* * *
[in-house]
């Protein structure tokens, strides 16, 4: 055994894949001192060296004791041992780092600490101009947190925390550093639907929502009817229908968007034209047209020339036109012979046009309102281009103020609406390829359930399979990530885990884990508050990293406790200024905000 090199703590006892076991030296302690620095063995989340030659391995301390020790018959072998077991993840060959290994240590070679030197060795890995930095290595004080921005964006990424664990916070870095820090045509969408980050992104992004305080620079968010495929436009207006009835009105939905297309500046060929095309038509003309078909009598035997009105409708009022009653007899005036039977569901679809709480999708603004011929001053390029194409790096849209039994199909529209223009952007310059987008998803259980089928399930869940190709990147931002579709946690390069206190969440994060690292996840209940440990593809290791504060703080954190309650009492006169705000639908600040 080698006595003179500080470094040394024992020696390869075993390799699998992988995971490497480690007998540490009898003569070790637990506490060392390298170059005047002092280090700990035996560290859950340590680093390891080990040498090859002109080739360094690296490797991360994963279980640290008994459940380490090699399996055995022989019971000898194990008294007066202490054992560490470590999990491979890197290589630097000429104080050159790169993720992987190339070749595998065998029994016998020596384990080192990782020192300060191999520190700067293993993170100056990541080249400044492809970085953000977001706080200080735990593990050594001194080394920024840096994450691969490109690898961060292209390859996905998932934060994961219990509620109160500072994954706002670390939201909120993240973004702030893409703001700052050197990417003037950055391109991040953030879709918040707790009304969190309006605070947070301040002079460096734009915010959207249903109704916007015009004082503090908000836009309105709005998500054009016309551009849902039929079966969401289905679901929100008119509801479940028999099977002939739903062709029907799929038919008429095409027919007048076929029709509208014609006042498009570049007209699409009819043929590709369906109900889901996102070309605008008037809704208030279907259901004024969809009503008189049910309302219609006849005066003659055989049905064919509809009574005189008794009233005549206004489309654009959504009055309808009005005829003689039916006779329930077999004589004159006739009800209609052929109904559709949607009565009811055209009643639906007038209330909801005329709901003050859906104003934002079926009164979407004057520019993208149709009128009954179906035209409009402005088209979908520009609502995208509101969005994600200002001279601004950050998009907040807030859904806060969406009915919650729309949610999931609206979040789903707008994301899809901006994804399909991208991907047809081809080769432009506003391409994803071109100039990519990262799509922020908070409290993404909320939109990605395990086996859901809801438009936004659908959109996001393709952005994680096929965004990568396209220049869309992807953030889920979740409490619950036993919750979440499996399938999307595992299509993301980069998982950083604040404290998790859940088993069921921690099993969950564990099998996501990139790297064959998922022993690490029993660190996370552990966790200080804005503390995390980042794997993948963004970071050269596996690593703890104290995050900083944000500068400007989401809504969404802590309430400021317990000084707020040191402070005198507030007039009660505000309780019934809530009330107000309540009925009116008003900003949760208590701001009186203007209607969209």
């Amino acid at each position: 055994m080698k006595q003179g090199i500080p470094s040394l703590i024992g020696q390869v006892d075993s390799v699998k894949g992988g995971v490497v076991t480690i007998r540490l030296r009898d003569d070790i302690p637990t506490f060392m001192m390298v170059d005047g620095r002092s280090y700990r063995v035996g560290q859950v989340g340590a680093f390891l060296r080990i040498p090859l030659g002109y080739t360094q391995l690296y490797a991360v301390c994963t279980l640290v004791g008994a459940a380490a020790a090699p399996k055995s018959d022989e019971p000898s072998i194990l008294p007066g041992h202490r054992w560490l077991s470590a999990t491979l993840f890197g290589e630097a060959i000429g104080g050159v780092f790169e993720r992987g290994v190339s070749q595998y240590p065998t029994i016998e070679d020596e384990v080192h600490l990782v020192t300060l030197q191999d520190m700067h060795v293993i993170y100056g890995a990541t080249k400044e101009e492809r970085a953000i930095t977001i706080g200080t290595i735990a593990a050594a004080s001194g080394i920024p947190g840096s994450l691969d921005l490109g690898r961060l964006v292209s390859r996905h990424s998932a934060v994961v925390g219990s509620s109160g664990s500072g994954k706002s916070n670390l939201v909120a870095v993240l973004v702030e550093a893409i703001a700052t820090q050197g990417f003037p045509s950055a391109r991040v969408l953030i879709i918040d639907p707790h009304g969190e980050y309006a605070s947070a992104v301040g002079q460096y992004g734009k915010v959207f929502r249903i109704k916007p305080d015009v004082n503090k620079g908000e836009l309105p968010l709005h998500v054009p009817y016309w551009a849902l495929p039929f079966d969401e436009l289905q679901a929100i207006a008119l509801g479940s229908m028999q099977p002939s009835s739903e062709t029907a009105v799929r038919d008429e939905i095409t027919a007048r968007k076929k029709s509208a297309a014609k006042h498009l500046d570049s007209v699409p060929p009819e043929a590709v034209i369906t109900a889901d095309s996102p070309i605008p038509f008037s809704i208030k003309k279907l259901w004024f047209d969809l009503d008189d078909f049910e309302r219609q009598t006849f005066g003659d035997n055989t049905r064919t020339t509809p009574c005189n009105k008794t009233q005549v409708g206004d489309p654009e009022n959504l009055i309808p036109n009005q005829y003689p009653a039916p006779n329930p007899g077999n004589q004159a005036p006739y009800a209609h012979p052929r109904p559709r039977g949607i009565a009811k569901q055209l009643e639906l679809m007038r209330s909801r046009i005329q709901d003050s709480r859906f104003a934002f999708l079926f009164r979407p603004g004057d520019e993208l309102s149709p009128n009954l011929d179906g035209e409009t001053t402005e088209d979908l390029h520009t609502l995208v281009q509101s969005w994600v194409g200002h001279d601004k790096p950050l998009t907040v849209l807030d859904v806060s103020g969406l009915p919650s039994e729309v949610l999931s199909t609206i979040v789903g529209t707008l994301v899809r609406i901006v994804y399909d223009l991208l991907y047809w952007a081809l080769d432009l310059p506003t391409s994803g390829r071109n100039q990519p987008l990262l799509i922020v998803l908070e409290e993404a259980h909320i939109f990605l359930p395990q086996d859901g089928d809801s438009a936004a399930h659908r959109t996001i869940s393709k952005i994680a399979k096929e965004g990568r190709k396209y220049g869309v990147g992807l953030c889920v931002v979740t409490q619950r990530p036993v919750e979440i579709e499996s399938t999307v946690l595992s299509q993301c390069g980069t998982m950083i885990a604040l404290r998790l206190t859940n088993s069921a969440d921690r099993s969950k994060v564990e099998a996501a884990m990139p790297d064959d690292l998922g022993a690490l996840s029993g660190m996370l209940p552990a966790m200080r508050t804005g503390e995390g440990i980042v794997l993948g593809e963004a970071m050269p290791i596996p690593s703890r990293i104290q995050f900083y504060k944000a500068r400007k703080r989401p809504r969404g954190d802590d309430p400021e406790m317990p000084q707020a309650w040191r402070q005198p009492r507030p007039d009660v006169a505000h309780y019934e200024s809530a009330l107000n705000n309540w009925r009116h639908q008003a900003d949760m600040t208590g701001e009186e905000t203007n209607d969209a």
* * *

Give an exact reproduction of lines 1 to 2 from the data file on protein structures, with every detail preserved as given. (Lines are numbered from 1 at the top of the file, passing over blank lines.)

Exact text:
[in-house]
């Protein structure tokens, strides 16, 4: 055994894949001192060296004791041992780092600490101009947190925390550093639907929502009817229908968007034209047209020339036109012979046009309102281009103020609406390829359930399979990530885990884990508050990293406790200024905000 090199703590006892076991030296302690620095063995989340030659391995301390020790018959072998077991993840060959290994240590070679030197060795890995930095290595004080921005964006990424664990916070870095820090045509969408980050992104992004305080620079968010495929436009207006009835009105939905297309500046060929095309038509003309078909009598035997009105409708009022009653007899005036039977569901679809709480999708603004011929001053390029194409790096849209039994199909529209223009952007310059987008998803259980089928399930869940190709990147931002579709946690390069206190969440994060690292996840209940440990593809290791504060703080954190309650009492006169705000639908600040 080698006595003179500080470094040394024992020696390869075993390799699998992988995971490497480690007998540490009898003569070790637990506490060392390298170059005047002092280090700990035996560290859950340590680093390891080990040498090859002109080739360094690296490797991360994963279980640290008994459940380490090699399996055995022989019971000898194990008294007066202490054992560490470590999990491979890197290589630097000429104080050159790169993720992987190339070749595998065998029994016998020596384990080192990782020192300060191999520190700067293993993170100056990541080249400044492809970085953000977001706080200080735990593990050594001194080394920024840096994450691969490109690898961060292209390859996905998932934060994961219990509620109160500072994954706002670390939201909120993240973004702030893409703001700052050197990417003037950055391109991040953030879709918040707790009304969190309006605070947070301040002079460096734009915010959207249903109704916007015009004082503090908000836009309105709005998500054009016309551009849902039929079966969401289905679901929100008119509801479940028999099977002939739903062709029907799929038919008429095409027919007048076929029709509208014609006042498009570049007209699409009819043929590709369906109900889901996102070309605008008037809704208030279907259901004024969809009503008189049910309302219609006849005066003659055989049905064919509809009574005189008794009233005549206004489309654009959504009055309808009005005829003689039916006779329930077999004589004159006739009800209609052929109904559709949607009565009811055209009643639906007038209330909801005329709901003050859906104003934002079926009164979407004057520019993208149709009128009954179906035209409009402005088209979908520009609502995208509101969005994600200002001279601004950050998009907040807030859904806060969406009915919650729309949610999931609206979040789903707008994301899809901006994804399909991208991907047809081809080769432009506003391409994803071109100039990519990262799509922020908070409290993404909320939109990605395990086996859901809801438009936004659908959109996001393709952005994680096929965004990568396209220049869309992807953030889920979740409490619950036993919750979440499996399938999307595992299509993301980069998982950083604040404290998790859940088993069921921690099993969950564990099998996501990139790297064959998922022993690490029993660190996370552990966790200080804005503390995390980042794997993948963004970071050269596996690593703890104290995050900083944000500068400007989401809504969404802590309430400021317990000084707020040191402070005198507030007039009660505000309780019934809530009330107000309540009925009116008003900003949760208590701001009186203007209607969209």